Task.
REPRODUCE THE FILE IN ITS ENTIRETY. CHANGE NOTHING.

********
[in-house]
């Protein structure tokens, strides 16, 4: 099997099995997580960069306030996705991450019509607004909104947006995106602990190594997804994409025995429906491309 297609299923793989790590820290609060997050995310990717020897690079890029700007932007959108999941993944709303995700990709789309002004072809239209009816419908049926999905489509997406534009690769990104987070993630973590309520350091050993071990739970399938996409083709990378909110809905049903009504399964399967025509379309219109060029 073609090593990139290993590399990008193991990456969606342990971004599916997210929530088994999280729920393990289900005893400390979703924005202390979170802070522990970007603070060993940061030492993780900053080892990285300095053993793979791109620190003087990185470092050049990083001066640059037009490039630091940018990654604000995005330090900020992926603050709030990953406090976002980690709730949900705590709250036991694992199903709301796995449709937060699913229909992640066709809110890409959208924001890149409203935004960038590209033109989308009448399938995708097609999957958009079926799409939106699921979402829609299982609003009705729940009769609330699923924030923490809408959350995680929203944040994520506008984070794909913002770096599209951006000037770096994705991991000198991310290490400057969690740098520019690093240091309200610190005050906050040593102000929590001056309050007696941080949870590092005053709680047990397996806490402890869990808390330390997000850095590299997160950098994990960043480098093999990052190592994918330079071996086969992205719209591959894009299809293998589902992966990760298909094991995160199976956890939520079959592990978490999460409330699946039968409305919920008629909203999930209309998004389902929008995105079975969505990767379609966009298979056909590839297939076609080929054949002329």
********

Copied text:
[in-house]
């Protein structure tokens, strides 16, 4: 099997099995997580960069306030996705991450019509607004909104947006995106602990190594997804994409025995429906491309 297609299923793989790590820290609060997050995310990717020897690079890029700007932007959108999941993944709303995700990709789309002004072809239209009816419908049926999905489509997406534009690769990104987070993630973590309520350091050993071990739970399938996409083709990378909110809905049903009504399964399967025509379309219109060029 073609090593990139290993590399990008193991990456969606342990971004599916997210929530088994999280729920393990289900005893400390979703924005202390979170802070522990970007603070060993940061030492993780900053080892990285300095053993793979791109620190003087990185470092050049990083001066640059037009490039630091940018990654604000995005330090900020992926603050709030990953406090976002980690709730949900705590709250036991694992199903709301796995449709937060699913229909992640066709809110890409959208924001890149409203935004960038590209033109989308009448399938995708097609999957958009079926799409939106699921979402829609299982609003009705729940009769609330699923924030923490809408959350995680929203944040994520506008984070794909913002770096599209951006000037770096994705991991000198991310290490400057969690740098520019690093240091309200610190005050906050040593102000929590001056309050007696941080949870590092005053709680047990397996806490402890869990808390330390997000850095590299997160950098994990960043480098093999990052190592994918330079071996086969992205719209591959894009299809293998589902992966990760298909094991995160199976956890939520079959592990978490999460409330699946039968409305919920008629909203999930209309998004389902929008995105079975969505990767379609966009298979056909590839297939076609080929054949002329």